Pyrolysis Process of Organic Waste into Bio-Oil as an Alternative Fuel


  • Muhammad sigit sigit Cahyono universitas proklamasi 45



Organic waste, bio-oil, pyrolysis, yield, heating value, temperature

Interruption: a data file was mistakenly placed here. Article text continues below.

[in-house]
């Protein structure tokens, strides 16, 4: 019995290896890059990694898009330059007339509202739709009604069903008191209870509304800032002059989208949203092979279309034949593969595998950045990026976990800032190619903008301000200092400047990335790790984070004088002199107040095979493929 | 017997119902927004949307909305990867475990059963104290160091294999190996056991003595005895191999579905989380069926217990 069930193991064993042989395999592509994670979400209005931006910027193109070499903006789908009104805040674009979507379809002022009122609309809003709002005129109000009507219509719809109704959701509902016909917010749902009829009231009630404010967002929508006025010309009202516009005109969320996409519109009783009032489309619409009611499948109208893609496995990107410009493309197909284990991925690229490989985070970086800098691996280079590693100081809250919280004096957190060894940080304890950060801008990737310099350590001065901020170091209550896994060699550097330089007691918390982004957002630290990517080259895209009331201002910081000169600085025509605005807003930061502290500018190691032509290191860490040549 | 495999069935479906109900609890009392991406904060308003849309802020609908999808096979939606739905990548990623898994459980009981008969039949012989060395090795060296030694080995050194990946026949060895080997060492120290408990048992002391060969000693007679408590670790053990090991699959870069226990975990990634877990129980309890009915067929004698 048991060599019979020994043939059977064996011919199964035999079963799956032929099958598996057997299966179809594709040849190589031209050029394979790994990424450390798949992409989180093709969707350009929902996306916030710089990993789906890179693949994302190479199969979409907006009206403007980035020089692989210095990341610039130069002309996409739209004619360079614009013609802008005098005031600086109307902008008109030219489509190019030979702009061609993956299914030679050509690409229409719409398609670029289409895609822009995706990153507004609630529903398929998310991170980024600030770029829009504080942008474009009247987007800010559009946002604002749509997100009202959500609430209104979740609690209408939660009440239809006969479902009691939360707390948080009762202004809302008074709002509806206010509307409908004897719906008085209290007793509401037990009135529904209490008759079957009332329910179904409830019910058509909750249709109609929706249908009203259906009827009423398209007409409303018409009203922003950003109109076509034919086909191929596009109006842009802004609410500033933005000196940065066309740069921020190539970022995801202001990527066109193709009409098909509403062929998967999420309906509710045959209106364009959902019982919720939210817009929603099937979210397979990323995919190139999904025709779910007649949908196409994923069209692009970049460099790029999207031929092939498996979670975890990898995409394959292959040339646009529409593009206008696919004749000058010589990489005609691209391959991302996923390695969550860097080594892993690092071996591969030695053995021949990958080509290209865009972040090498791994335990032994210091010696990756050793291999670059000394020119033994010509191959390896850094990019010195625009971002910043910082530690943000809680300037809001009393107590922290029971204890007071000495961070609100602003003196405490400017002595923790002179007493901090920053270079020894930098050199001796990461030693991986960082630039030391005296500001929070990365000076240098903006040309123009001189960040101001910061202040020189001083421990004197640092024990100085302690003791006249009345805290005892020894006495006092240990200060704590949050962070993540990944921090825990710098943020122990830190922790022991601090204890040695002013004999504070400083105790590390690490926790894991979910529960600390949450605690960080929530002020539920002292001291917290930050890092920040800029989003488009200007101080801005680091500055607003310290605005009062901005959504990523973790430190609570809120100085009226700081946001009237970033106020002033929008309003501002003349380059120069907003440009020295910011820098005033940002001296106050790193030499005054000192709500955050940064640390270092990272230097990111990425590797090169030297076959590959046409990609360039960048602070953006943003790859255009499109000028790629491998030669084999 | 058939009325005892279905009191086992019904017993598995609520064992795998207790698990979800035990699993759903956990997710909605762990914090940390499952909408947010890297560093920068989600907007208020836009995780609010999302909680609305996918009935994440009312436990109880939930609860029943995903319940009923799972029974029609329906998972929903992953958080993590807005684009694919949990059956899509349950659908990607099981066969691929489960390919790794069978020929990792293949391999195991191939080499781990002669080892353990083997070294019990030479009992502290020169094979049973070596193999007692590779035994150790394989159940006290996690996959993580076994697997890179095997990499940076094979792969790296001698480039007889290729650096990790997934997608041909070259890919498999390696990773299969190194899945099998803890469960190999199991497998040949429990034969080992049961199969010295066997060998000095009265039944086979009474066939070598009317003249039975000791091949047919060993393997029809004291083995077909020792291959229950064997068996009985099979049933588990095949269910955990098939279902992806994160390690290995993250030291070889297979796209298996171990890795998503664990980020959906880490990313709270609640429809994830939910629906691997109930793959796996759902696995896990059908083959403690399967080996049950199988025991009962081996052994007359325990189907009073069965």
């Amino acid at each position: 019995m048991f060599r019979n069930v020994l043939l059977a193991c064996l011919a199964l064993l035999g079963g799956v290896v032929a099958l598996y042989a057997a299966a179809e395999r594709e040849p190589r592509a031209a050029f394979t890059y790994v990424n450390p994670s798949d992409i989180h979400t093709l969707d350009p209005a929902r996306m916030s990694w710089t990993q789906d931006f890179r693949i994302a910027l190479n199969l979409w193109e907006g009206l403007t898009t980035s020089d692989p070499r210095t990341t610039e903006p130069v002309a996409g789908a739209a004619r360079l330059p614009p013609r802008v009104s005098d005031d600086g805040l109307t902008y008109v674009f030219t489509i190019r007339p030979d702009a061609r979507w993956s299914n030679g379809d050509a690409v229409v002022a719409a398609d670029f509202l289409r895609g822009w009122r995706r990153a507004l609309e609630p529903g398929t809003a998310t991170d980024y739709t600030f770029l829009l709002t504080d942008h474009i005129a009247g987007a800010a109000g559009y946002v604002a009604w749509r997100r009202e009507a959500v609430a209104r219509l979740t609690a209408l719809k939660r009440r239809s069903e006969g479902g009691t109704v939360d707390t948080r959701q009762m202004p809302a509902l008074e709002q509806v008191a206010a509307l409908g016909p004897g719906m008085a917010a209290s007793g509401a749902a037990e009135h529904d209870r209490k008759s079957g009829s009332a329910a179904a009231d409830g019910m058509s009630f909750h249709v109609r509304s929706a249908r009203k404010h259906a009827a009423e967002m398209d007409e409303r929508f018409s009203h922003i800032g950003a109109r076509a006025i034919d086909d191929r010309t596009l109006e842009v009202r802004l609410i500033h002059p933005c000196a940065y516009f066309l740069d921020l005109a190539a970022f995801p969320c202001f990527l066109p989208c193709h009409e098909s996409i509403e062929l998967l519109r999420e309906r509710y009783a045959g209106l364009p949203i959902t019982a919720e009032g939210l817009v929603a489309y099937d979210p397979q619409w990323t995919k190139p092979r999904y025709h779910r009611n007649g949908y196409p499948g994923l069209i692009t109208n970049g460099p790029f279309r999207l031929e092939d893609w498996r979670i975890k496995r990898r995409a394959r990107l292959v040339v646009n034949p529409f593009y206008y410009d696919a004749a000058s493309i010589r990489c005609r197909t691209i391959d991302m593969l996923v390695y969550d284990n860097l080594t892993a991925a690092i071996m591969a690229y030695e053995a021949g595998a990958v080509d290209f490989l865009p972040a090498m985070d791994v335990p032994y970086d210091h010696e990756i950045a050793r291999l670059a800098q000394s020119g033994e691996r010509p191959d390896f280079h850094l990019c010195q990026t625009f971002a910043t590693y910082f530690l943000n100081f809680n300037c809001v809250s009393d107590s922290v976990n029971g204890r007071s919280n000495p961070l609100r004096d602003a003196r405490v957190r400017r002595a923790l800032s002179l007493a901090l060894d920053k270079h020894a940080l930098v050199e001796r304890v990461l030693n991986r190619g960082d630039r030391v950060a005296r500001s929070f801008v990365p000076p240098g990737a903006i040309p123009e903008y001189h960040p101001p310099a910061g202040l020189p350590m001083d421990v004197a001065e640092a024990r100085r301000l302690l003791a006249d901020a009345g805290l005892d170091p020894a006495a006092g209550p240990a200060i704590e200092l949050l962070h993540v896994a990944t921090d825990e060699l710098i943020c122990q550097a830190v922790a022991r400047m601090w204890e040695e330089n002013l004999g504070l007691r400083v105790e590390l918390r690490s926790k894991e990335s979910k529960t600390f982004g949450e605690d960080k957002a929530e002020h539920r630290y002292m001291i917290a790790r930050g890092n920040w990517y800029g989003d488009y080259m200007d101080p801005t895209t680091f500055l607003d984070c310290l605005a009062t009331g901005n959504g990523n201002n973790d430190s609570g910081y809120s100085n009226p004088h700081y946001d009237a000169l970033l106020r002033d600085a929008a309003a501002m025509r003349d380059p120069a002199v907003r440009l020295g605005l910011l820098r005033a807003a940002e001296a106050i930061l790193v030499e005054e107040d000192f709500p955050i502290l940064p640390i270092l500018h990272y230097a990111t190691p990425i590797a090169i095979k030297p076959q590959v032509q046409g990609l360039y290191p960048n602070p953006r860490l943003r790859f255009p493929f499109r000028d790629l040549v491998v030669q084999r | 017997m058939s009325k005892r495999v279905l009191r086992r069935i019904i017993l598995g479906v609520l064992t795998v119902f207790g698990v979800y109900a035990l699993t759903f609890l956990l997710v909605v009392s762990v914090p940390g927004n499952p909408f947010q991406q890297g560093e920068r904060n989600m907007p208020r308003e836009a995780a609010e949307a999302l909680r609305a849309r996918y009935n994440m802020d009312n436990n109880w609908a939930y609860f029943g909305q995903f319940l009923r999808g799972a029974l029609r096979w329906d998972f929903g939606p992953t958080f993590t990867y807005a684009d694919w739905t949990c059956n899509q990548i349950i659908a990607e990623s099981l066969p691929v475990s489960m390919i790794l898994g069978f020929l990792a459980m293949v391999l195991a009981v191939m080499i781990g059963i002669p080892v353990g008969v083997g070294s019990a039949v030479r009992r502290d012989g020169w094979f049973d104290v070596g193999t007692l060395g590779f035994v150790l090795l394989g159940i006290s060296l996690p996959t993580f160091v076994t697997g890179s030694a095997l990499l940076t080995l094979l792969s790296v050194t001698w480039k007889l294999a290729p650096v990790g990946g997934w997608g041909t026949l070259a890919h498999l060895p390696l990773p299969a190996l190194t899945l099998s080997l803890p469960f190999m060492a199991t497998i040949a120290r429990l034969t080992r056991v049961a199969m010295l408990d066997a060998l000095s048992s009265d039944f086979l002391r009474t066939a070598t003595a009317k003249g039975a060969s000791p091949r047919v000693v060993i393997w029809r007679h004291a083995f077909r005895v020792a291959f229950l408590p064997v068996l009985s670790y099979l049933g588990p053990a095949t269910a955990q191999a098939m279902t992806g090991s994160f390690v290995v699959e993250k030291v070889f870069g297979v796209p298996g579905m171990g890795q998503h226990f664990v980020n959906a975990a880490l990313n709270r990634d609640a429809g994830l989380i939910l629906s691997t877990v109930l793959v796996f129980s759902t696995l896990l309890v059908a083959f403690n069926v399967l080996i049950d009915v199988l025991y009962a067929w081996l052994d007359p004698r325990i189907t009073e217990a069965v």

One of the abundant potential energy sources in Indonesia is organic waste in the form of biomass waste, which amounts to 60% of the total waste in Indonesia. Organic waste from various parts of plants can be converted into fuel in the form of bio-oil through a fast pyrolysis process. The effectiveness of this process really depends on the temperature in the reactor and the type of material being processed. Therefore, the aim of this research is to study the effect of process temperature and type of raw material on yield and the quality of the bio-oil produced. The raw materials used are sawdust, rice husks, or mango plant leaves, which have been cut into pieces to a maximum size of 3 cm. Then the raw material is put into the pyrolysis reactor and heated to a temperature to be varied, namely 200°C, 300°C, 400°C, 500°C, and 600°C. This heating produce vapour, which is then condensed into liquid bio-oil, and be purified until it is equivalent to fuel oil, as well as non-condensable gas, which can also be used as an alternative fuel. The results of raw material analysis show that sawdust has lower water and ash content as well as a greater calorific value compared to rice husks and mango leaves. Meanwhile, the experiments show that in the pyrolysis process, the higher of  the temperature have increased the yield of bio-oil produced, up to a temperature of  500°C, where the yield have  decreased at even higher temperatures. The highest yield was achieved in the pyrolysis of sawdust at a temperature of 500°C, namely 30%. Meanwhile, for the heating value, the higher of the temperature have increased the heating value of the bio-oil. The highest heating value was obtained in sawdust pyrolysis at a temperature of 500°C, namely 1,35 joules per gram.